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The New Suez Canal: At What Cost?

As economists and social skeptics question the validity of both the declared cause and effect of the New Suez Canal, May Mansour takes a critical look at the lives that have been changed for the worse due to Egypt's gift to the world...

“The Egyptian people are rewriting history … When the people long for life, fate must respond,” said chairman of the Suez Canal Authority (SCA), Adm. Mohab Mamish in his speech during the lavish ceremony celebrating the opening of the New Suez Canal. But what he failed to mention was that “fate” (more like the SCA) responding to “the people” (or better said the wealthy of society and the world) meant evicting over 2,000 longstanding residents living by the laid out course of this megaproject, leaving them unemployed, homeless and without compensation or alternate housing as promised by the government. According to the Health Ministry, 10 workers died, including a medical doctor and five who were reported to have previous medical conditions, while the other five died from industrial accidents on site. Another 145 required medical attention, with 103 of those workers collapsing due to sunstroke, 41 having been stung by venomous scorpions and one particular worker was attacked by a wild dog. The general conditions and environment surrounding the workers were quite severe. Some of the lesser ranking workers in the construction process had little to no access to toilets, food or shelter.

Mamish, as well President Abdel Fattah El-Sisi patriotically and very theatrically praised all the 44,000 workers involved with building the New Suez Canal expansion over the year long period of August 2014 to August 2015, from military engineers to SCA employees of all ranks, machinists and technicians alike. Yet they avoided the blatant shame of losing 10 lives in the process with El-Sisi only vaguely speaking of people sacrificing “their time, their effort and their blood,.” Comparing this speech with that of former President Gamal Abdel Nasser, who when nationalised the canal in 1956, and courageously acknowledged and paid tribute to the tens of thousands of hired workers and locals forced into labour. Quite similar to today’s circumstance only less casualties as the extension took only a year to construct, and not ten. El-Sisi and Mamish had no problem paying tribute to the “Egyptian Martyrs” who died in the recent countless events of terrorist acts in Egypt, as they also included members of the police and armed forces, however those who died constructing Egypt’s “national project of the century” remain unnoticed. The real question now, with respect to the poor, the working class and the common people is this: was it all even worth it?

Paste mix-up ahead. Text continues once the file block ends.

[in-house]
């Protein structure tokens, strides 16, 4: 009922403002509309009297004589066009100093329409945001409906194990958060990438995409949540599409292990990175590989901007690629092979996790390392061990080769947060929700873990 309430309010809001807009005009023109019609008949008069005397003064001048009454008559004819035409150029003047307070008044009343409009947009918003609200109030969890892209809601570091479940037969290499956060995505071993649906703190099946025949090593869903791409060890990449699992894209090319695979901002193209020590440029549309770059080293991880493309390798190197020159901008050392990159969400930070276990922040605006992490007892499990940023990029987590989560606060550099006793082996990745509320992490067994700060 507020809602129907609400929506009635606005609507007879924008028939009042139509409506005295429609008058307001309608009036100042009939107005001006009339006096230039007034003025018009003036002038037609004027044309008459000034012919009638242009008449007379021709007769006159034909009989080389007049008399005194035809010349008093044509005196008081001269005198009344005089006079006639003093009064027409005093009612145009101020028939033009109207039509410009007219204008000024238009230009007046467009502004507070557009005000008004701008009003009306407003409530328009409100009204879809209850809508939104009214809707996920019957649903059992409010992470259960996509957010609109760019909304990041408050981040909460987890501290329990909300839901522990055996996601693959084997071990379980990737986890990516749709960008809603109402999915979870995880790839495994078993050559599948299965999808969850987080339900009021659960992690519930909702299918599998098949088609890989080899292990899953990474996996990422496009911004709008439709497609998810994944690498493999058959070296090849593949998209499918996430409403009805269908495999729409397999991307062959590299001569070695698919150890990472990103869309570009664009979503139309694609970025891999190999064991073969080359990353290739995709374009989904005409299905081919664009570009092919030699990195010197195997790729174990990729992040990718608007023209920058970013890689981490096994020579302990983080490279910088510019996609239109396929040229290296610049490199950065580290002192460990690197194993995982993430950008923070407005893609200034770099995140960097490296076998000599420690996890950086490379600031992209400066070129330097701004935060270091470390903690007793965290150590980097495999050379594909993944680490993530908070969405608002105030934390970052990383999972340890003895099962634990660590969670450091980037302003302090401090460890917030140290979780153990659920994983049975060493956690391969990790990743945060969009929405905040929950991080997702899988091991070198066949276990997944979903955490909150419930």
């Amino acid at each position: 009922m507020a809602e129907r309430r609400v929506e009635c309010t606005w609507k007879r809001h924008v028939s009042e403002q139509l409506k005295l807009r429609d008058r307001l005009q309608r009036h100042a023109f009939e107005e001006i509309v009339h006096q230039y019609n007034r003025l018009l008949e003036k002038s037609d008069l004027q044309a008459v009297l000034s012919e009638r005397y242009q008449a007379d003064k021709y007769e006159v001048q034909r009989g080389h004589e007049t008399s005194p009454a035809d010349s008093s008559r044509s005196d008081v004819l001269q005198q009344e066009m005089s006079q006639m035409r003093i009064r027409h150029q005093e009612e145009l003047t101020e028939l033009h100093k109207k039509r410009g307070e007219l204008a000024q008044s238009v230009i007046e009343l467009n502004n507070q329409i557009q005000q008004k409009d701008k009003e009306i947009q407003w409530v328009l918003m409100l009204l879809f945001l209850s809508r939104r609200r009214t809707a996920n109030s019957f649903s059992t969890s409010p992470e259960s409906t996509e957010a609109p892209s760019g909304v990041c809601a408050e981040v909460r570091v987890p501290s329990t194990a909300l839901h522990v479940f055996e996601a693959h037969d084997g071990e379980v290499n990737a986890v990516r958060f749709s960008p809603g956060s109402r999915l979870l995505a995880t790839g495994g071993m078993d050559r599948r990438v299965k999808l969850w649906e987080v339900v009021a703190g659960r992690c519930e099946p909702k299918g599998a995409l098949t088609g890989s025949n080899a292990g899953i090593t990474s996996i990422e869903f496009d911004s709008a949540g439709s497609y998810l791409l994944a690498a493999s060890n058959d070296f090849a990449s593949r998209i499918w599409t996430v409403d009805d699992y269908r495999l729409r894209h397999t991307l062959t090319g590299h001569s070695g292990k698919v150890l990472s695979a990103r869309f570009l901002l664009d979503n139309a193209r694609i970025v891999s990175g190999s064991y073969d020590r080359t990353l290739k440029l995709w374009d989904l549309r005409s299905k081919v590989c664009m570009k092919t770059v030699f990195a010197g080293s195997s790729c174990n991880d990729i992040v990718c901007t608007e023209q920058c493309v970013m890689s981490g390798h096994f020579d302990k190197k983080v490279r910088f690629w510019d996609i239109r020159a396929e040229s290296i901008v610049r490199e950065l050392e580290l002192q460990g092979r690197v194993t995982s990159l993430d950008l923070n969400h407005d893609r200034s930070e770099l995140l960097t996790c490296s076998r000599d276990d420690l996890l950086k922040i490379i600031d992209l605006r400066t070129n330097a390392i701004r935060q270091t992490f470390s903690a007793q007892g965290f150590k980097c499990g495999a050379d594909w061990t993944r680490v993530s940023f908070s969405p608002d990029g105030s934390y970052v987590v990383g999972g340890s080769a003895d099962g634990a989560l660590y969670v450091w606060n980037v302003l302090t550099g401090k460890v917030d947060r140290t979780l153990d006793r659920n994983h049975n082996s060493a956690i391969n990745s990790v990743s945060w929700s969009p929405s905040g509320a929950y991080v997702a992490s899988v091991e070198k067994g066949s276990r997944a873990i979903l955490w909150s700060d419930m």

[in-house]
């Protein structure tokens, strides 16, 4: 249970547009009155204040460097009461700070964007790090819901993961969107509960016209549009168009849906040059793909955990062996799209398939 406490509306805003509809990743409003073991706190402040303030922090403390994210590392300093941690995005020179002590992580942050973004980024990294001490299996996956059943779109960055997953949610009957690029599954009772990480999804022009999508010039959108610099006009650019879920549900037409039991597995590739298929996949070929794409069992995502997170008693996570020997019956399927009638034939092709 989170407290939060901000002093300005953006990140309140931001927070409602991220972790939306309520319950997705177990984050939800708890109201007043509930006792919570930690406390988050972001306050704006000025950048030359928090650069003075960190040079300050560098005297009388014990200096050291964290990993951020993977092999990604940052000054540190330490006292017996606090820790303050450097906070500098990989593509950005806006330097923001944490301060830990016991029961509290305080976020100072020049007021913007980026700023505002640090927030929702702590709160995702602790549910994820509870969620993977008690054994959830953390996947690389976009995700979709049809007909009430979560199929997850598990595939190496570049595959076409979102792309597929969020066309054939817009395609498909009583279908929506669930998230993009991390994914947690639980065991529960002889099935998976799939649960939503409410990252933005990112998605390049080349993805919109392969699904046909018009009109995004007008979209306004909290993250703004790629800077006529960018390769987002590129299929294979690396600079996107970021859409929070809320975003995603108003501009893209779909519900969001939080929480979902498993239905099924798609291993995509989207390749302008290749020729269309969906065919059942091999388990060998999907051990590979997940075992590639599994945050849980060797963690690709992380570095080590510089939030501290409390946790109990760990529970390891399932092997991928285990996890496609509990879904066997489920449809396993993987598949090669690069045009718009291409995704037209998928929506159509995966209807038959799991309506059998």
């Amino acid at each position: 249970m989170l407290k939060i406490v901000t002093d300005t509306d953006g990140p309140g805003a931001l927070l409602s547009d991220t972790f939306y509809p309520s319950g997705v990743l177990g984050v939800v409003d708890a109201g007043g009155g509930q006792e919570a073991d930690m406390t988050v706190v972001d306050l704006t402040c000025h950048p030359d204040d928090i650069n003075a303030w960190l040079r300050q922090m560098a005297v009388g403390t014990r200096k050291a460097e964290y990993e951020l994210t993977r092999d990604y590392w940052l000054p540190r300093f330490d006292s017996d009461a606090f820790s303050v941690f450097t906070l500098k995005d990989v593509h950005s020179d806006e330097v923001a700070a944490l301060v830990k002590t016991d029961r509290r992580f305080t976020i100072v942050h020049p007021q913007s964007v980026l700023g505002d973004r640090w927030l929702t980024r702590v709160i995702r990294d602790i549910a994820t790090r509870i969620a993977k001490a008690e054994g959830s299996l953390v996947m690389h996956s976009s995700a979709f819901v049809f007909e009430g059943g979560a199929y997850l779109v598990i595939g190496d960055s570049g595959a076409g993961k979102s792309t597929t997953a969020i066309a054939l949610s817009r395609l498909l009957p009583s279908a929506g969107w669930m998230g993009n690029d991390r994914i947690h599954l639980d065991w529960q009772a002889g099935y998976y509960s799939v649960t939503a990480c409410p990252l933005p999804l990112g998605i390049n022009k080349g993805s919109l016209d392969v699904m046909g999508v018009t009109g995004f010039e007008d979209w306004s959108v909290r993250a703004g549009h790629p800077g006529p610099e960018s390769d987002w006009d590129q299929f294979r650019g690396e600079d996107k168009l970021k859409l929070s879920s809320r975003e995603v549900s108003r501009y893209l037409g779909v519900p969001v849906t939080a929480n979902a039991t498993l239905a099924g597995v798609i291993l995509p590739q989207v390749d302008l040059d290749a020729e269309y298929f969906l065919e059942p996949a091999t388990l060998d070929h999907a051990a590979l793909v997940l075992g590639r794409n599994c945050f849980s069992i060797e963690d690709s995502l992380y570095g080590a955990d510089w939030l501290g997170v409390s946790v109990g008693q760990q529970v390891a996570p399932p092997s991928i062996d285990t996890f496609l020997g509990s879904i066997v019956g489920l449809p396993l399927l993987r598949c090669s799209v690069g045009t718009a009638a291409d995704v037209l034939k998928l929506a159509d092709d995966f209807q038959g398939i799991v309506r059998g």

“It’s all propaganda,” says economics professor Ahmed Kamaly to The Washington Post. “This is politics. The government wants to give the impression that we are entering a new phase of the Egyptian economy. The benefit is overestimated.”